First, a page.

Between 1875 and 1975 over 2,000 historic castles, manors and other structures were destroyed in Great Britain. Some were destroyed accidentally or during the War years, but many were intentionally destroyed due to the burden of their maintenance. Since intentional destruction is no longer allowed, these extraordinary examples of artistic genius continue to live on, but many are in a state of peril due to the high costs of their upkeep and preservation.
In 1975 the Victoria and Albert Museum in London featured an exhibit called “The Destruction of the English House.” The exhibit featured emotionally charged photos obtained over the course of many years by Country Life magazine of important country houses, manors, castles and palaces, across England, which had been destroyed during the previous 100 years. Some of these were destroyed intentionally with the use of dynamite or bulldozers, or burned and leveled. Some others were also destroyed unintentionally by World War II bombs, accidental burning, or deterioration and lack of maintenance. Photos in the exhibit would show a massive and very ornate structure on fire, or in the midst of being blown up to make way for a parking lot or row houses. Descriptions would highlight the fact that many of these houses were built so solidly (sometimes with walls in excess of 5 feet thick with stone) that it took incredible amounts of explosives in order to finally bring them down.
Understandably, the exhibit raised enormous public attention to the loss of these historic treasures and the resulting emotion led to the founding of many preservation-themed organizations, including The National Trust and English Heritage. The V&A exhibit also spawned a companion book compiled by Giles Worsley titled, “England’s Lost Houses,” which detailed and listed all of the important houses lost during the period of 1875 to 1975. Altogether, laws and policies began to also change to protect historic houses and structures from being destroyed, which evolved to change policy significantly regarding artwork of any sort that would be considered “of national importance”, even if it were privately owned.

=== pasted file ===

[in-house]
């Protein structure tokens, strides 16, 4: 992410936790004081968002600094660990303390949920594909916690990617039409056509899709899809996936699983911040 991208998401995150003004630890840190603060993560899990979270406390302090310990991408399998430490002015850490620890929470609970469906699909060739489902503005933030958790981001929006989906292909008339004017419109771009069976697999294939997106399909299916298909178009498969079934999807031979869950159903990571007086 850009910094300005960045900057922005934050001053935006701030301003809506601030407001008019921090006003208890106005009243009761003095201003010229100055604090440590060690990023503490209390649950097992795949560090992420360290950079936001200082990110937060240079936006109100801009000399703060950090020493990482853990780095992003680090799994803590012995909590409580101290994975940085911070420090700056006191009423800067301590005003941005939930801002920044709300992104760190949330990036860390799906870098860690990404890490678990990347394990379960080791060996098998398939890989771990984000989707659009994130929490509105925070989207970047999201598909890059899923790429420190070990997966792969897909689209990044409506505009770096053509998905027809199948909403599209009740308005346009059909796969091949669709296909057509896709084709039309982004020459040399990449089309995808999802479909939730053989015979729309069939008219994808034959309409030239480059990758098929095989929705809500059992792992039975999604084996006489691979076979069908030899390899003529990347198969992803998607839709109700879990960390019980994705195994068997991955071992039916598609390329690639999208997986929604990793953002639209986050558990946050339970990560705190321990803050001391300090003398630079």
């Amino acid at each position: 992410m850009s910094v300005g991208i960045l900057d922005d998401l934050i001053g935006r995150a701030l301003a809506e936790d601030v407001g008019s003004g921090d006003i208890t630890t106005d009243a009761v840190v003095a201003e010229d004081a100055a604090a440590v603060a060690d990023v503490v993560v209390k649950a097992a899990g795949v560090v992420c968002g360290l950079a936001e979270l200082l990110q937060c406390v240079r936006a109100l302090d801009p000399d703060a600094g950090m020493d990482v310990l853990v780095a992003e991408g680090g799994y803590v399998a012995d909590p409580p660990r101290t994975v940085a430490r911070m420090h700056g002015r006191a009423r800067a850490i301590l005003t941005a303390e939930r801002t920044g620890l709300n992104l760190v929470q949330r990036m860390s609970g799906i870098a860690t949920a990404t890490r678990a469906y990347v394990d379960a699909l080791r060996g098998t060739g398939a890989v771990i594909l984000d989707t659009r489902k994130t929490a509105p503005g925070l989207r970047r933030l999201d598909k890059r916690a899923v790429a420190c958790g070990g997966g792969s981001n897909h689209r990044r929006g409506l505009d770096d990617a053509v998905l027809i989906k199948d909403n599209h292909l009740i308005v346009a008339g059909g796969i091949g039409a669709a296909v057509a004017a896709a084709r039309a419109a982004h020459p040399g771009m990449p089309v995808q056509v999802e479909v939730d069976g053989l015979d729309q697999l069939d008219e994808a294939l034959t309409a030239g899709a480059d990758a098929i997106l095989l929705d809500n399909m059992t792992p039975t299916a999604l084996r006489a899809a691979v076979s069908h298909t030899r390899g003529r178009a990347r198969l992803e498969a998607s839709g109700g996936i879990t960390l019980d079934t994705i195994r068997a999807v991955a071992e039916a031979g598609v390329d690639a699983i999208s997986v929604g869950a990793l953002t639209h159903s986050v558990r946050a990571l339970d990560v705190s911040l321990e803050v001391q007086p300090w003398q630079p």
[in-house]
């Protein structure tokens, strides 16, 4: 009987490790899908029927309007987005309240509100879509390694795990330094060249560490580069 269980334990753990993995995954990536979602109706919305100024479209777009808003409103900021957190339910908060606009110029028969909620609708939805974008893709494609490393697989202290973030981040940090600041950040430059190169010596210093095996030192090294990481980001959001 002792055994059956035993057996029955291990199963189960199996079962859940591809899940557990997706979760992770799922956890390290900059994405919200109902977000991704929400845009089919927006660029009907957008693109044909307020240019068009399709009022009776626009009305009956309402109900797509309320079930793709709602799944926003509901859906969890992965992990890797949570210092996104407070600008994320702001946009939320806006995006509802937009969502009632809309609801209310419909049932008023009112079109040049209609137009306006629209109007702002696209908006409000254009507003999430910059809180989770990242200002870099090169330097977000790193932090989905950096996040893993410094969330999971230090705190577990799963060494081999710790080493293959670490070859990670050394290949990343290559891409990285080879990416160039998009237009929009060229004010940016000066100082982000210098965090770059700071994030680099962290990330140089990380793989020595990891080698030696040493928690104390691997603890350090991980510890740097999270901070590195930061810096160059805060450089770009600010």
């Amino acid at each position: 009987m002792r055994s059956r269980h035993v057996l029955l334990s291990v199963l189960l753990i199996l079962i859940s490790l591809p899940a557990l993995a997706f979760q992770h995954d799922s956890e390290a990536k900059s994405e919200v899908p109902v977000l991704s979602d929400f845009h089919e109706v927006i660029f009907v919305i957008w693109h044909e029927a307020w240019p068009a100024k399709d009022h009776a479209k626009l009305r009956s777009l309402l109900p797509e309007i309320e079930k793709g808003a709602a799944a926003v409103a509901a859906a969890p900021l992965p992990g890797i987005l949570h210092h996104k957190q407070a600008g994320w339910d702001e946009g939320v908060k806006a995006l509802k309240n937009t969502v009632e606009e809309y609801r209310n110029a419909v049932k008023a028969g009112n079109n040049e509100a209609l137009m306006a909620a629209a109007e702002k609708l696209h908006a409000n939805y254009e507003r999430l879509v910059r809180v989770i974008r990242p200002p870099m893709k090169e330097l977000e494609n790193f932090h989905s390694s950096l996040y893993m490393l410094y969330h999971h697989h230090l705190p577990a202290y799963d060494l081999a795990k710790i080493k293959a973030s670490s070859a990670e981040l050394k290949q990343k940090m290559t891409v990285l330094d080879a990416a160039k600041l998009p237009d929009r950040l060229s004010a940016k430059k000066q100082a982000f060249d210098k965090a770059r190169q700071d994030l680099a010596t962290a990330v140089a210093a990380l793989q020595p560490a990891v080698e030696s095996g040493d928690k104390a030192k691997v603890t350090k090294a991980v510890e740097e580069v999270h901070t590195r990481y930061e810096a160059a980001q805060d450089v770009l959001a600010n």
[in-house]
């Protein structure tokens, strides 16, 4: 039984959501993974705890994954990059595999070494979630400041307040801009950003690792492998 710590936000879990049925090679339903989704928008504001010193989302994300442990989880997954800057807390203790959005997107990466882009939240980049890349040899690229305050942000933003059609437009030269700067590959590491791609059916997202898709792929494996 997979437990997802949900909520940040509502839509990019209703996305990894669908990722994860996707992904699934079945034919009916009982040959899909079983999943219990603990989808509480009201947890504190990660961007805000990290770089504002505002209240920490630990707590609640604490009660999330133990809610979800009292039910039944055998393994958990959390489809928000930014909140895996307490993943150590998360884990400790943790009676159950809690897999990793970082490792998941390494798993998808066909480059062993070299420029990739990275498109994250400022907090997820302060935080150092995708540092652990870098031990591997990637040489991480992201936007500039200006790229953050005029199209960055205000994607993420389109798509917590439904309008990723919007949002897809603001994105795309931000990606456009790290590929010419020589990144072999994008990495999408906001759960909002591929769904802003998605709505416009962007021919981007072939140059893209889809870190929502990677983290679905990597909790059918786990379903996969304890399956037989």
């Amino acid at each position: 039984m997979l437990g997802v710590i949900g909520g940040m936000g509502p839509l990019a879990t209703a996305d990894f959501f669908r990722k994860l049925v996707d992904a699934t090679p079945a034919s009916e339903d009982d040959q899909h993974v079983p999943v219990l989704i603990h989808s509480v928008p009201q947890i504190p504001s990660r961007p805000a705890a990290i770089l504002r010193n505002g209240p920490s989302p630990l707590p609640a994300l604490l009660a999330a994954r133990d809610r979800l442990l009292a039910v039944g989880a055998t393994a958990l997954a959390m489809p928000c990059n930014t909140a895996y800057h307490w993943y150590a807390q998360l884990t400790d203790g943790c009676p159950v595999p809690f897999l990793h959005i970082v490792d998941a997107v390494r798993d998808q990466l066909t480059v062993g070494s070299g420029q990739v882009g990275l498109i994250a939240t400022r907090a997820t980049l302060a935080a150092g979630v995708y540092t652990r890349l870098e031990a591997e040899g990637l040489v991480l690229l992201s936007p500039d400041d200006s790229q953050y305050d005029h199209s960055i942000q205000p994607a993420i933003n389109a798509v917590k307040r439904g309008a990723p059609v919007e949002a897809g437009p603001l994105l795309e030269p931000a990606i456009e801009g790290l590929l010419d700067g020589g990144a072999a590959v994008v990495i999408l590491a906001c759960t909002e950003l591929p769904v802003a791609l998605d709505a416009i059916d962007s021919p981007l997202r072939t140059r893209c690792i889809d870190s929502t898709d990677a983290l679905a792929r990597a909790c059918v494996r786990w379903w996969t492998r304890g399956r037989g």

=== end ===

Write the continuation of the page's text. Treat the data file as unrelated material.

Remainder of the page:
Great Britain continues to have a vast number of important houses and religious structures in need of repair and restoration work, not to mention the paintings and artifacts housed within them. Important paintings and their frames need cleaning and repair work over the centuries. Brilliant plasterwork ceilings need to be maintained in order to avoid crumbling. The list goes on and on. The need far exceeds the amount of funds being distributed to worthy projects.
Discovering that this need continues to exist, American Friends of British Art was founded in 2003 by Dr. Michael Ridgdill to provide relief to the art-in-peril across Great Britain. American Friends of British Art holds the belief that the historic treasures of Great Britain are inspiring to peoples across the world, of many ethnic and religious groups, and people of all ages, that art unites people of different backgrounds and provides a sense of peace in times of distress, and inspires people to appreciate the arts on a deeper level. For those unable to travel to Great Britain, photos in books and online may also provide a sense of inspiration and appreciation for their beauty and historical importance. It is also the philosophy of American Friends of British Art that the American community should share in the responsibility of helping the British to maintain these treasures due to the shared history between Great Britain and the United States, and the important political and historical ties binding these two countries.